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HIMSS Seeks Delay in Use of 2015 Edition Certified Technology

HIMSS seeks a six-month delay in the implementation of 2015 Edition certification criteria for EHR and health IT systems.

Health IT certification delay sought

Source: Thinkstock

By Kyle Murphy, PhD

- HIMSS is calling for a six-month delay to the federal requirements for healthcare organizations and providers to use 2015 Edition certified EHR technology in the EHR Incentive Programs and Quality Payment Program.

In an April 11 letter to HHS Secretary Tom Price, MD, the organization cited delays in the availability of finalized test tools for software development and certification as warranting an extension of the deadline currently set for January 1, 2018.

“As of early April 2017, very few vendor products are certified to the revised 2015 Certification Criteria; this jeopardizes the requirement that health IT must be certified to the 2015 Edition for the Electronic Health Records (EHR) Incentive Programs and the Quality Payment Program (QPP),” wrote HIMSS leaders.

“We recommend moving the start date of the requirement to July 1, 2018, rather than January 1, 2018,” they continued, “to increase the likelihood that providers, vendors, and consultants have the necessary time to ensure products complete the certification process, are fully tested and implemented, and staff training and workflow adjustments are achieved to ensure safe, effective and efficient implementation and use of 2015 Edition Certified EHR Technology (CEHRT).”

HIMSS is calling for a six-month delay rather than a longer postponement based on its belief that industry-wide implementation of 2015 Edition certification to supporting healthcare transformation using health IT:

HIMSS supports the 2015 Edition Health IT Certification Criteria published in October of 2015. The 2015 Edition focuses on greater interoperability for clinical health purposes—opening up the certification program to other types of health IT, addressing health disparities, and including a new streamlined approach to privacy and security. In addition, the 2015 Edition Final Rule facilitates the accessibility and exchange of data by including enhanced data export, transitions of care, and application programming interface (API) capabilities. HIMSS supports the changes in the Final Rule, as they will help propel forward reforms to our healthcare delivery system and strengthen the ability of providers to share and exchange health information.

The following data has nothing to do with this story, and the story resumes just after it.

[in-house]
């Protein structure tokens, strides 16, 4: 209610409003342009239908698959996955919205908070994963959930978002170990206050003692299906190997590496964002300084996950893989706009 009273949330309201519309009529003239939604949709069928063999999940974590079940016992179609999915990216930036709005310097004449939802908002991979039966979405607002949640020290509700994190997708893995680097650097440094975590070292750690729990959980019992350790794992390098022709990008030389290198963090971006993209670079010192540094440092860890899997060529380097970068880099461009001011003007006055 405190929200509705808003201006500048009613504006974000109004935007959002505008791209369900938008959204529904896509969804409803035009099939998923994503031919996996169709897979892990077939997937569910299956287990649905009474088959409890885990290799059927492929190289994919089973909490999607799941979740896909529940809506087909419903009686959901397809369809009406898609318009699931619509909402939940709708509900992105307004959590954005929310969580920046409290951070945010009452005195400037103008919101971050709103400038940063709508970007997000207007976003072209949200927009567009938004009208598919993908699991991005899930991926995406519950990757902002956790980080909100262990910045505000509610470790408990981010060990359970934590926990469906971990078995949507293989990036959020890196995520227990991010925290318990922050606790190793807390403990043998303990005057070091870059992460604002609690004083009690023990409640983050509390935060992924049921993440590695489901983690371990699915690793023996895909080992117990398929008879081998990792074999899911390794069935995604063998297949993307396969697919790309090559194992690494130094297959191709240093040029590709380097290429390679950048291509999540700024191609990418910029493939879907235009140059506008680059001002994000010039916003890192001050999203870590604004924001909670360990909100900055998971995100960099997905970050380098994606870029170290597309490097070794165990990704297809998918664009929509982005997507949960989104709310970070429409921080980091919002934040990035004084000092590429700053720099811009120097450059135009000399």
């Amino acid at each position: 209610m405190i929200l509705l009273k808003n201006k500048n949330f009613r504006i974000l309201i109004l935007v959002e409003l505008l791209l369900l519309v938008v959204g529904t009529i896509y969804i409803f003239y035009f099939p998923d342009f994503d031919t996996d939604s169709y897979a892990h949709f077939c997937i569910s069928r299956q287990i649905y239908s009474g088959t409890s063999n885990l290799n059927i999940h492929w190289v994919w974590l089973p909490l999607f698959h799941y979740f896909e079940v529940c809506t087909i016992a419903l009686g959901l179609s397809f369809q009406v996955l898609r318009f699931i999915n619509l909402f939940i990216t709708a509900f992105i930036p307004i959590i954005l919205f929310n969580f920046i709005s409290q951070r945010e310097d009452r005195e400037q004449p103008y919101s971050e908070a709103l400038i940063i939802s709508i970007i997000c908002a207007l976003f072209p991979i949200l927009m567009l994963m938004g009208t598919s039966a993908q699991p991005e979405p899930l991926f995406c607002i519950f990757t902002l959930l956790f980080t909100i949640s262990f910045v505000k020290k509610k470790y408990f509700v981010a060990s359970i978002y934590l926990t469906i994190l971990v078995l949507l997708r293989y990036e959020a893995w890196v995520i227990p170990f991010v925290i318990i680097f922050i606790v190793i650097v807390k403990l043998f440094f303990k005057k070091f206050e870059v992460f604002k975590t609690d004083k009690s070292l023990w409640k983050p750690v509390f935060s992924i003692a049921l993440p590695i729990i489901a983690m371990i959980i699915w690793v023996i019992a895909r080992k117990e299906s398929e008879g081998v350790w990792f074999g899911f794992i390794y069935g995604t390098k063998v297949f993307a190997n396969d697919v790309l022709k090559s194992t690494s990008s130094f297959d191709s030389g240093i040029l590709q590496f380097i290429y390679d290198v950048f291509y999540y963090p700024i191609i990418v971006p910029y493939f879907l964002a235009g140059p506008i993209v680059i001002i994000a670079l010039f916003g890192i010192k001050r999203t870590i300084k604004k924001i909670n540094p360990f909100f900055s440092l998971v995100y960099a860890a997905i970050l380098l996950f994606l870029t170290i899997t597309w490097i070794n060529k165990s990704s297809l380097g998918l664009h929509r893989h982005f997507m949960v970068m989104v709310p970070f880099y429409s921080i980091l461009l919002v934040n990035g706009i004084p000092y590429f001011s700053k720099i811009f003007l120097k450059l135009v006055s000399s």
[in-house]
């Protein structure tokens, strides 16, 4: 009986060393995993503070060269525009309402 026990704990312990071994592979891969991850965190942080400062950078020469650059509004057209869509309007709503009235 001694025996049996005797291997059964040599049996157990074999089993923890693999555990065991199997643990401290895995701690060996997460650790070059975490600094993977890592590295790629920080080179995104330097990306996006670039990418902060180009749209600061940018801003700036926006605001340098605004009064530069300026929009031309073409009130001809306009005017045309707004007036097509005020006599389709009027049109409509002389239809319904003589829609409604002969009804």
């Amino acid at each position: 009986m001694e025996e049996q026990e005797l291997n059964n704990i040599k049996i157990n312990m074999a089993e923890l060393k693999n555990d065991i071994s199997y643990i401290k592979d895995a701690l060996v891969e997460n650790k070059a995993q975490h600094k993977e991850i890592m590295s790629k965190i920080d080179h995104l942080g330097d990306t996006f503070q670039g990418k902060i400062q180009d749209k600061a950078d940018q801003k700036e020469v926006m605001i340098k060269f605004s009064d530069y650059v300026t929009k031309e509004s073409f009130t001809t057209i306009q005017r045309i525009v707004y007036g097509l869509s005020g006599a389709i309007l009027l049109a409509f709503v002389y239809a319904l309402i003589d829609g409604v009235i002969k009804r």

As part of the letter, HIMSS is recommending changes to both the EHR Incentive Programs and Quality Payment Program, which includes the Merit-based Incentive Payment System (MIPS) and Advanced Alternative Payment Models (APMs) to “focus on furthering public health and safety, encouraging simplification, promoting innovation, and reducing workflow and reporting burdens on providers and developers.”

Per annual requirements for meaningful use and now MIPS and Advanced APMs, participating providers must use specific types of certified health IT to receiving positive or avoiding negative Medicare payment adjustments.

The organization noted that the 2015 Edition certification criteria publishing in published in October of that year did meet minimum requirements for preparing to implement a new set of standards.

“Although the 2015 Edition Certification Rule was finalized well in advance of our recommended 18-month threshold, unfortunately the healthcare community did not receive all of the finalized test tools that are required for software development and certification testing readiness until very recently,” the letter stated. “Given the limited time horizon in 2017 for the necessary implementation of the 2015 Edition, and to ensure that certified software is available for implementation, HIMSS believes that despite their best efforts, many providers will find meeting the January 1, 2018, requirement extremely challenging or impossible.”

According to HIMSS, the proposed delay is essential to ensuring for aligning health IT policy and infrastructure to achieve the goals of value-based care.

In late March, a group of provider associations led by the American Medical Association called on CMS Administrator Seema Verma to take additional steps to address challenges related to the EHR Incentive Programs, Physician Quality Reporting System (PQRS), and Value Modifier (VM).

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